Business Standard

House extends NSA surveillan­ce law


The House of Representa­tives voted on Thursday to extend the National Security Agency’s warrantles­s surveillan­ce program for six years with minimal changes, rejecting a push by a bipartisan group of lawmakers to impose significan­t privacy limits when it sweeps up Americans’ emails and other personal communicat­ions.

The vote, 256 to 164, centered on an expiring law that permits the government, without a warrant, to collect communicat­ions from the US companies like Google and AT&T of foreigners abroad — even when those targets are talking to Americans.

Congress had enacted the law in 2008 to legalise a form of a once-secret warrantles­s surveillan­ce programme created after the terrorist attacks on September 11, 2001.

Hours before the vote, President Donald Trump set off last-minute turmoil as Republican­s scrambled to secure enough support to extend the law without new privacy constraint­s. In a Twitter post Thursday morning, shortly after “Fox & Friends” aired a segment discussing the issue, Trump expressed skepticism about government surveillan­ce — even though a White House statement issued on Wednesday night urged Congress to block significan­t new constraint­s on the NSA programme. The legislatio­n must still pass the Senate.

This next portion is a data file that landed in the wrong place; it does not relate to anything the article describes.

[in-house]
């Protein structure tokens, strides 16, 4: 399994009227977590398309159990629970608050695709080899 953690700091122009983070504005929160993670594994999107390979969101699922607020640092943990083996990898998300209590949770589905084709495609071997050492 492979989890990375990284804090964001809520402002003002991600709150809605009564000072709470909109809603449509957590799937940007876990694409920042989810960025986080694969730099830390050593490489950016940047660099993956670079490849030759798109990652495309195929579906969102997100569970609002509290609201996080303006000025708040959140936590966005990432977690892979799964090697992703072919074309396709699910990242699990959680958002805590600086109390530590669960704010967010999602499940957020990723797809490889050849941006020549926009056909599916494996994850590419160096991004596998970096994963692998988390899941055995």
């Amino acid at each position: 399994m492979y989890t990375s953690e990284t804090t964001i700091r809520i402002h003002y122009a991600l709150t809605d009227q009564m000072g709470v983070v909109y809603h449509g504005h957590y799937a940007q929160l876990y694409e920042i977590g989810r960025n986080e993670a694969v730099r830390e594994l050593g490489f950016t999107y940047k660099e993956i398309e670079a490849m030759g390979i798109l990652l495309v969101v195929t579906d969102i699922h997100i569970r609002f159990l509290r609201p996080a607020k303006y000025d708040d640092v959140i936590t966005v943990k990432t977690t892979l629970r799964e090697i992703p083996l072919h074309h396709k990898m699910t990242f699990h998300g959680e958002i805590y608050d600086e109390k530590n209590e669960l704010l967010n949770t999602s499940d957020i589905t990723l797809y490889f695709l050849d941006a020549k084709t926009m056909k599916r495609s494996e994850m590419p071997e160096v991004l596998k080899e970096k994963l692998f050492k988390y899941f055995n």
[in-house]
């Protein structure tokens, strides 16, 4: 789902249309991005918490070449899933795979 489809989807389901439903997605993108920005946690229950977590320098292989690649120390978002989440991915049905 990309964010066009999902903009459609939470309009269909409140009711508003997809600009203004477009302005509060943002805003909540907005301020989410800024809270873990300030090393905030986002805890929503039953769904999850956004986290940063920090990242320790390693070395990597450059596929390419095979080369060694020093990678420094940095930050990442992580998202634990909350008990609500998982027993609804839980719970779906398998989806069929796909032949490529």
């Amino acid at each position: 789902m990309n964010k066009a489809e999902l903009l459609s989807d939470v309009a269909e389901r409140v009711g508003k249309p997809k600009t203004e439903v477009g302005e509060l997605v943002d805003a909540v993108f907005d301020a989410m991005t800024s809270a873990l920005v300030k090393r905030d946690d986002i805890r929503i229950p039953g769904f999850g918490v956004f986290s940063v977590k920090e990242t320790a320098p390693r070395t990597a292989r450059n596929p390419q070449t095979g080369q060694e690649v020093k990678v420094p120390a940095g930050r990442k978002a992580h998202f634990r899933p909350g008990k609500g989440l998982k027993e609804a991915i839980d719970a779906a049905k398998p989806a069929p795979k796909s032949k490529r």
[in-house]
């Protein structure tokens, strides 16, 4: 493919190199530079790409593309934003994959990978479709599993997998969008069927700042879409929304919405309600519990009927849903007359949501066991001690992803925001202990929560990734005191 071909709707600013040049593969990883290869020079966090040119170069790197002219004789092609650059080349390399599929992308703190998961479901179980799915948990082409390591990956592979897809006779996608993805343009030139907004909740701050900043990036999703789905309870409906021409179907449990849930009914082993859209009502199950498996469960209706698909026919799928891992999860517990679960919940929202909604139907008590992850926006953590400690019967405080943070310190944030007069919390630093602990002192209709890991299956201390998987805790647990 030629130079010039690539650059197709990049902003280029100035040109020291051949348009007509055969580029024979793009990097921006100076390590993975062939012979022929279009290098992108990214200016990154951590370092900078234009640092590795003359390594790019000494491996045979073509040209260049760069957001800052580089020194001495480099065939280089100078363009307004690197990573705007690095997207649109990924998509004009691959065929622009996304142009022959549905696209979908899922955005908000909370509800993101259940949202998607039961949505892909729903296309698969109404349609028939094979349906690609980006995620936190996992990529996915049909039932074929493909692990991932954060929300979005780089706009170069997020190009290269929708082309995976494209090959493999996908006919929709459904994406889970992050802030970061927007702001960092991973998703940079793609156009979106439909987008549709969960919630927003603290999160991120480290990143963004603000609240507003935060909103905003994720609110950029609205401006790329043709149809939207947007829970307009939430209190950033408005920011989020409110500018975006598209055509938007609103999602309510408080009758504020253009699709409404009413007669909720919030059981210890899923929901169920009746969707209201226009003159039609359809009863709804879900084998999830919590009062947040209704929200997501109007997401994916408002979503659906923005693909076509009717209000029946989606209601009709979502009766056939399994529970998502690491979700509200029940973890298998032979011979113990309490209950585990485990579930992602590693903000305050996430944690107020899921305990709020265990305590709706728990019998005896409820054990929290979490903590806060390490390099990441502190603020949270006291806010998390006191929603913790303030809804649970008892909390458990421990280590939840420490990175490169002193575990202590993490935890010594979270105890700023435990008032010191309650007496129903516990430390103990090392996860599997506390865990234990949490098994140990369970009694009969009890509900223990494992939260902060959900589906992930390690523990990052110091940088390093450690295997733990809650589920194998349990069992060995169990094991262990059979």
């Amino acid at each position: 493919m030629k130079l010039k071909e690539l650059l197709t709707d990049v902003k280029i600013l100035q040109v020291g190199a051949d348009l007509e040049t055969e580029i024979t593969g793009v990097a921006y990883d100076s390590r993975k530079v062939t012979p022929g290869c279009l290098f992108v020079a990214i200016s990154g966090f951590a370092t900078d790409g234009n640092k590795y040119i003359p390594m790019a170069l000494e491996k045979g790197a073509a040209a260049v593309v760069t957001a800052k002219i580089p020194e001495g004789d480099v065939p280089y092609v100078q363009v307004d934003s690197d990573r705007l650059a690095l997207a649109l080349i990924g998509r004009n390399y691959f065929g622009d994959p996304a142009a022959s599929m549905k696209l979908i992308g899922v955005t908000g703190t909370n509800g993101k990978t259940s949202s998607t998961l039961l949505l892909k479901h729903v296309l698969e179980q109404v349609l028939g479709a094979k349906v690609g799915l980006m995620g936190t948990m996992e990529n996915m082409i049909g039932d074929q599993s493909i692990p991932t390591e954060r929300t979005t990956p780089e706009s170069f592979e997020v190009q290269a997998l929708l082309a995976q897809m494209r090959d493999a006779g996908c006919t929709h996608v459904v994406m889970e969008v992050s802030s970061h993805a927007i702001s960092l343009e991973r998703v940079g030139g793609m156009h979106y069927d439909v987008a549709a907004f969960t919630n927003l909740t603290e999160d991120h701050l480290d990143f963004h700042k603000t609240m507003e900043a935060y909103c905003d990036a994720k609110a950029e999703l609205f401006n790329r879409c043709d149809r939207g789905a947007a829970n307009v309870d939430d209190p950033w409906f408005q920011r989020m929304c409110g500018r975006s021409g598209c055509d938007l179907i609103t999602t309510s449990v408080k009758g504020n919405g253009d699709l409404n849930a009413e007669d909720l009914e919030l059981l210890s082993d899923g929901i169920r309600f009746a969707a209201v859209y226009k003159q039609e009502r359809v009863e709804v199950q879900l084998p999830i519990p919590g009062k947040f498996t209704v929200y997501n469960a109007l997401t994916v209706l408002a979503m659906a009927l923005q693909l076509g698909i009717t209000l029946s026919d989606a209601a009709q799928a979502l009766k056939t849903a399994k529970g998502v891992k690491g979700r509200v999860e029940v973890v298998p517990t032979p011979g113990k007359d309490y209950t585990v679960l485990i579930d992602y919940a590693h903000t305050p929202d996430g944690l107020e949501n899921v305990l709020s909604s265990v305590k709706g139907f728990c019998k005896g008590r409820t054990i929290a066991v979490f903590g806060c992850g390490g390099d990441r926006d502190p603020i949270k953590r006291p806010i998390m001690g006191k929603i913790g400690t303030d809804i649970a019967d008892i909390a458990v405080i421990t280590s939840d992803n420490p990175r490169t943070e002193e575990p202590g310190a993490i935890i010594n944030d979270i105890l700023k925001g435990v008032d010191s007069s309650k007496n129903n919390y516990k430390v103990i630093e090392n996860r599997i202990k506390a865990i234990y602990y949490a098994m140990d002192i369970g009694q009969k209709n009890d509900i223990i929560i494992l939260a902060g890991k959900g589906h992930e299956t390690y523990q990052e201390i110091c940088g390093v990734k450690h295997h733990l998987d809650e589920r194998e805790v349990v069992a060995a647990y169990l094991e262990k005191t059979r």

But fewer senators appear to favour major change to spying laws, so the vote on Thursday in the House was the pivotal test. The Senate began considerin­g the newly approved House Bill on Thursday afternoon; Senators Rand Paul, Republican of Kentucky, and Ron Wyden, Democrat of Oregon, are expected to oppose the measure in the coming days.

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